Legal Ethics

Casey Anthony Prosecutors Defend Their Ethics, Cite Misdirected Email on Software Issues


Prosecutors in the Casey Anthony case are defending their ethics after a computer expert appeared to imply they failed to disclose his warning that his software incorrectly found the defendant searched for the word “chloroform” 84 times.

John Bradley, who designed the CacheBack software used to support the 84-search assertion, now says Anthony visited the suspect website only once. He told the New York Times he found an error in CacheBack after he learned during his court testimony that a different software program had identified only one visit to the website, which gave information about the use of chloroform in the 1800s.

The State’s Attorney’s office defended itself in a press release that references a misdirected email from Bradley and a defense awareness of discrepancies in the software results. “We are dismayed at the suggestion made by the defense that prosecutors would withhold exculpatory material,” the release said. “Court records show that the defense was completely aware of the issues, utilizing these facts at trial.”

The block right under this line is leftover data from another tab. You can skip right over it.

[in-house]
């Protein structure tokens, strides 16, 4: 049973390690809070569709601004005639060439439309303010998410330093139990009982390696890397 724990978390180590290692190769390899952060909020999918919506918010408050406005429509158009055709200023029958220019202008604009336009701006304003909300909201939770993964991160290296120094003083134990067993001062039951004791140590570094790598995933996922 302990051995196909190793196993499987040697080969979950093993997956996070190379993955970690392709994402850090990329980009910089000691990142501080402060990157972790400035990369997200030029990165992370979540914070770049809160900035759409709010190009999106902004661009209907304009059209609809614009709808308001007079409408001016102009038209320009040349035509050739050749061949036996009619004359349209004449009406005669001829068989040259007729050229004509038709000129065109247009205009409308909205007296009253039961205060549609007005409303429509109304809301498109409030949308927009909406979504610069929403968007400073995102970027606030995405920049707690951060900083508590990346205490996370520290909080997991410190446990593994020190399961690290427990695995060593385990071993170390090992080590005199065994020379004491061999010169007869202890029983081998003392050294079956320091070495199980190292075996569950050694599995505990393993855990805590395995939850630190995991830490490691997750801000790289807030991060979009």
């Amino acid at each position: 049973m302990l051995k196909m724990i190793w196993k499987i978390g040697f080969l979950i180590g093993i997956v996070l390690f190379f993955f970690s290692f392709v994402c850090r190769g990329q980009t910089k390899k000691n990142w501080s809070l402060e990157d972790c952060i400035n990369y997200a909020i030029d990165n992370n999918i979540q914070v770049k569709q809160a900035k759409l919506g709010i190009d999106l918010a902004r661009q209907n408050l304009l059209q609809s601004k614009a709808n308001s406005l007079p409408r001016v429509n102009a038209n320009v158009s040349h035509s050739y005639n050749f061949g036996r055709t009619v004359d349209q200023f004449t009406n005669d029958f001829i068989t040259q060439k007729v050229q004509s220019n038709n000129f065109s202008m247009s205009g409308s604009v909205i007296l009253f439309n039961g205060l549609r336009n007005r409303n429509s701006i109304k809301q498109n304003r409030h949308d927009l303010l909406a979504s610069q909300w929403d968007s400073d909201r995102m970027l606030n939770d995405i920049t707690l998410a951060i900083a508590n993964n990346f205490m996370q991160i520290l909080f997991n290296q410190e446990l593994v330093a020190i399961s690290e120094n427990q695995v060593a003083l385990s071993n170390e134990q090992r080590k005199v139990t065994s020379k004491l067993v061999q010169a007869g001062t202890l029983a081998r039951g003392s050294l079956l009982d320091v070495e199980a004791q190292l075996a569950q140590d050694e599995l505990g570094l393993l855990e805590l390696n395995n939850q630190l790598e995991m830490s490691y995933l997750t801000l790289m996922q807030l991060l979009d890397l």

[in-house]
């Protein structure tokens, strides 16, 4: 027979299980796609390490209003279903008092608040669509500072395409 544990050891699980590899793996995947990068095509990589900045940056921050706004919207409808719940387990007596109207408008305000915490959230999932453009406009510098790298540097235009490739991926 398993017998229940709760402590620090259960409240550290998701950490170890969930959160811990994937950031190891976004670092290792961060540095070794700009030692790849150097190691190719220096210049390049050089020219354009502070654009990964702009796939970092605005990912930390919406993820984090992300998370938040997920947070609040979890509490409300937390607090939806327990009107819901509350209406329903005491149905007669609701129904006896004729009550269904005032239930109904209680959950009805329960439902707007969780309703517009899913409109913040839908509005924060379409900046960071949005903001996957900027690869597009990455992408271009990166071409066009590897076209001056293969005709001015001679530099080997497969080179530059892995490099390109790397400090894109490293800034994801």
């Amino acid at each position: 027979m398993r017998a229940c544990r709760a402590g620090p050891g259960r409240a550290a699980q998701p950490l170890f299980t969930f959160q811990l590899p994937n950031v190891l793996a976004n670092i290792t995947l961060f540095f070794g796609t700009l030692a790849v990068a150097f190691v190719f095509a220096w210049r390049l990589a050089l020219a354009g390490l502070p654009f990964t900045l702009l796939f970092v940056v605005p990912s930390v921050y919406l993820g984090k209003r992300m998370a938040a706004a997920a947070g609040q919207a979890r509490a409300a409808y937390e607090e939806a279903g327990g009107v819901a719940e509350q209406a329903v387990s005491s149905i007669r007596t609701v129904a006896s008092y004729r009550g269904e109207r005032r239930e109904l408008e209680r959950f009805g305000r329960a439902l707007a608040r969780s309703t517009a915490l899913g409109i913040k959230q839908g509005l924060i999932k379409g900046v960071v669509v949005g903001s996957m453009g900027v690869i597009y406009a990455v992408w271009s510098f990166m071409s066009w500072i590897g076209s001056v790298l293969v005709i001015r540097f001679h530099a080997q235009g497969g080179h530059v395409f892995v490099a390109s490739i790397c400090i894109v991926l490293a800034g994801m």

Legal Ethics Forum linked to the press release and WESH.com has a story.

According to the press release, Bradley contacted prosecutors on June 23 and recommended they use the software that found one site visit. Prosecutors discussed the discrepancy between the two software programs with defense lawyer Jose Baez on June 27, and both sides agreed on the one-visit analysis.

“During jury deliberations Mr. Bradley admitted to sending additional report information to the wrong email address but was able to deliver information to prosecutors on the evening of July 4th,” the press release says. “On July 5th prosecutors prepared a Notice of Supplemental Discovery for defense but it was never provided because the jury had reached their verdict.”

Meanwhile, Bradley’s lawyer, Gregory Mair, has released a statement saying his client disputes “erroneous media reports” suggesting he insinuated wrongdoing by prosecutors, the Associated Press reports.

Hat to Above the Law.

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